Late on Friday (29 October), data from the US emerged that showed the country’s economy had grown by 2% during the third quarter of the year.

As in the UK, the US economy has now grown for four consecutive quarters. Technically, both markets are out of recession and the latest figures on both sides of the Atlantic (last week, the UK announced a 0.8% rise in GDP during the third quarter) have eased fears of a double-dip.

However, there is little reason for celebration. In the US, the rate of unemployment has remained at 9.6% for the last two months and there remains very real concern over the country’s growth prospects in the quarters ahead. On Wednesday, the Federal Reserve meets and there is widespread expectation that it will resume its policy of quantitative easing in a bid to boost the US economy.

In the UK, there has naturally been political posturing over who should get the credit for the better-than expected growth figures. However, with half-a-million jobs set to be shed from the public sector and few signs that the private sector will take up the slack, there is very real anxiety over the UK’s economic prospects as we head into 2011.

In both markets, a double dip may now seem less likely but comparisons are being made with the stagnation seen in Japan in the 1990s.

So, while the raw data shows that the US and the UK are out of recession, the anaemic recovery in progress is not much cause for cheer. Consumer confidence remains weak and, against that backdrop, food manufacturers are now facing serious pressure from commodity prices. This column touched upon this last Monday but, with every passing day, the number of suppliers detailing the impact of a higher raw-material bill grows. Premier Foods plc’s problem in passing through prices to Tesco has grabbed the headlines over the last fortnight. On Thursday, Premier chief executive Robert Schofield tried to play down the issue, insisting the company was still in talks with Tesco. More broadly, Schofield said the group could “contain” commodity cost increases but, tellingly, he also painted a gloomy picture of trading conditions in 2011.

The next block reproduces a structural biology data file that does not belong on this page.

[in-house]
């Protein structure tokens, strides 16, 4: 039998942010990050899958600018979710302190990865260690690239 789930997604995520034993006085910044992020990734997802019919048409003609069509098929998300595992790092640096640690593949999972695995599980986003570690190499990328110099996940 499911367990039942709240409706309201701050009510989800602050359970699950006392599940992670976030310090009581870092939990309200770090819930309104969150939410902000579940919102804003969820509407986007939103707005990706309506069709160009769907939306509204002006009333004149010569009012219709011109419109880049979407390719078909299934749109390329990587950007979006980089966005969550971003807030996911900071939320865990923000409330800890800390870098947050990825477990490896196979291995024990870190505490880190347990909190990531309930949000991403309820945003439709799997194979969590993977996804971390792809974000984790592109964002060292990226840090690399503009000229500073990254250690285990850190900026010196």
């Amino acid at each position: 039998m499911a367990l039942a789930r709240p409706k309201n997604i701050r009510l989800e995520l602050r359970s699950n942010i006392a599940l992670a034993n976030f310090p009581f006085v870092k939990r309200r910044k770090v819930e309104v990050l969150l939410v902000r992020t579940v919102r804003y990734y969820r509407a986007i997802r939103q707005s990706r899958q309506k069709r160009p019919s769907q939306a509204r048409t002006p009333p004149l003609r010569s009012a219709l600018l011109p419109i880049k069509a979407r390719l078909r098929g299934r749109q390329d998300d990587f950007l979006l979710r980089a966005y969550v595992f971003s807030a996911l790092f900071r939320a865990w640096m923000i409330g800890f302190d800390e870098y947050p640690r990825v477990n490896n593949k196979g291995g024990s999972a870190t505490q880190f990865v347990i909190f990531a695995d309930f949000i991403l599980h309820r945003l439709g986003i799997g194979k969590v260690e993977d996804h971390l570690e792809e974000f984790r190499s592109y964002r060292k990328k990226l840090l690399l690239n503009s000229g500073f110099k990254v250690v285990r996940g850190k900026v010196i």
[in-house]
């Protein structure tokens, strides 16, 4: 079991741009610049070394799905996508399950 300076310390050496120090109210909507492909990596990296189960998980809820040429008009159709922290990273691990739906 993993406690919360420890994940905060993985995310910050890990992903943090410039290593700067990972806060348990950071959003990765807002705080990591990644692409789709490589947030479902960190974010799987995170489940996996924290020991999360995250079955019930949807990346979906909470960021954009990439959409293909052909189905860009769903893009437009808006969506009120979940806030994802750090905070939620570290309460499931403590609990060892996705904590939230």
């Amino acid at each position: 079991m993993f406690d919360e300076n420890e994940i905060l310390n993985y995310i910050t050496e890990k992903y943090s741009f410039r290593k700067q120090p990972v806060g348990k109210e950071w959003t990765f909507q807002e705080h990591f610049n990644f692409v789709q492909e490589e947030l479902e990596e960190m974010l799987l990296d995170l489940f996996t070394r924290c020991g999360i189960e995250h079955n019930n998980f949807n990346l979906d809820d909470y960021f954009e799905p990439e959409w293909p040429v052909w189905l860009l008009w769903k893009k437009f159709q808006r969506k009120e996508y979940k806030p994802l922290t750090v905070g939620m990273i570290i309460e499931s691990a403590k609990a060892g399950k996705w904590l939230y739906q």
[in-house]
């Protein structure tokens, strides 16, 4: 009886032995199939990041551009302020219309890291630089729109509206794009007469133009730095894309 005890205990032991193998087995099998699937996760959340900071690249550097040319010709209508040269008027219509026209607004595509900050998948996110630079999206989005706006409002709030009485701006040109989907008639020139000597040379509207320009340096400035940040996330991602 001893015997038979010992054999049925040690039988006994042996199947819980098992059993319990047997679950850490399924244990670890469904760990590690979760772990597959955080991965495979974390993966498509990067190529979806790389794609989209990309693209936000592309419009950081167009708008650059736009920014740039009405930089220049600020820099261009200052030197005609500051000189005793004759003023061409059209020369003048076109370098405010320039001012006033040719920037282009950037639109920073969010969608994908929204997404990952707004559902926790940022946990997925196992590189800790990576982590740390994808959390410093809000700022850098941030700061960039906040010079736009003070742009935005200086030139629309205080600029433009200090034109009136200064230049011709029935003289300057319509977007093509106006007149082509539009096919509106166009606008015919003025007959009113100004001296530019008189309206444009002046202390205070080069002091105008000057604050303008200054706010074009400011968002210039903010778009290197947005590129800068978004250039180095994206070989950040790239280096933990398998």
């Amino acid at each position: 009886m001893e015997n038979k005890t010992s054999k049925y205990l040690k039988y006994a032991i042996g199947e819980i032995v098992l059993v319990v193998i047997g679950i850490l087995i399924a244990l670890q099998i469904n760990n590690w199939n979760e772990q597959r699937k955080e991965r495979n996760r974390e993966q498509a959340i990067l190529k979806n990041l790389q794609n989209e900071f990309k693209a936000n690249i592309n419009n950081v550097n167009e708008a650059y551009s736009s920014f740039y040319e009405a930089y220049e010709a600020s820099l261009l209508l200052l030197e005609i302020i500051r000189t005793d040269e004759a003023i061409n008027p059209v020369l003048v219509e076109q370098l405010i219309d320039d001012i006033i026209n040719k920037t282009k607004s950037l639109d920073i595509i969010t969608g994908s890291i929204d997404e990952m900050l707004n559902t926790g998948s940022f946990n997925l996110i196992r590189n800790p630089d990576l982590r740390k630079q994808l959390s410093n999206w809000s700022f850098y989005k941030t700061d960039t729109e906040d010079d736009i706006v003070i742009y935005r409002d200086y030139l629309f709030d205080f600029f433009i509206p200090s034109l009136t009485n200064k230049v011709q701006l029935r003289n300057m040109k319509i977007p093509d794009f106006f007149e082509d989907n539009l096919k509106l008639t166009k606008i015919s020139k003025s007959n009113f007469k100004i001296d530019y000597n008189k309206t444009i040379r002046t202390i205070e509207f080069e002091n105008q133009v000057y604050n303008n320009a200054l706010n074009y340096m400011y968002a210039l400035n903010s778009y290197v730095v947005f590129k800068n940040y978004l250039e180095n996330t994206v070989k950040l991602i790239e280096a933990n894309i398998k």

Premier is not the only company to publicly admit pressure from higher grain costs. CSM, the Dutch company that is the world’s largest supplier of bakery products, last week forecast its main commodities would rise in price by 20-30% and said it had started to increase its prices to cope with the spike in costs.

However, pressure is not just coming from grain. Analysts at Rabobank have warned of high sugar prices. Tingyi, the Chinese food group, has had to put up noodle prices to deal with higher palm oil, starch, onion and garlic costs, as well as flour. And today, seafood giant Thai Union Frozen Products, the new owner of John West tuna, said higher tuna and shrimp prices had eaten into its third-quarter profits. Suppliers will turn to retailers to help absorb the higher costs but will retailers – can retailers – push up prices when faced with cautious consumers and such an anaemic economic recovery?

This week, we are set to hear from some of the biggest players on both sides of the divide. Unilever and Kraft Foods issue third-quarter results on Thursday. UK retailer Morrisons reports to the market on the same day, while Metro Group, one of the world’s top five retailers, publishes its Q3 numbers tomorrow. Expect the issues of commodities and consumer confidence to take centre stage.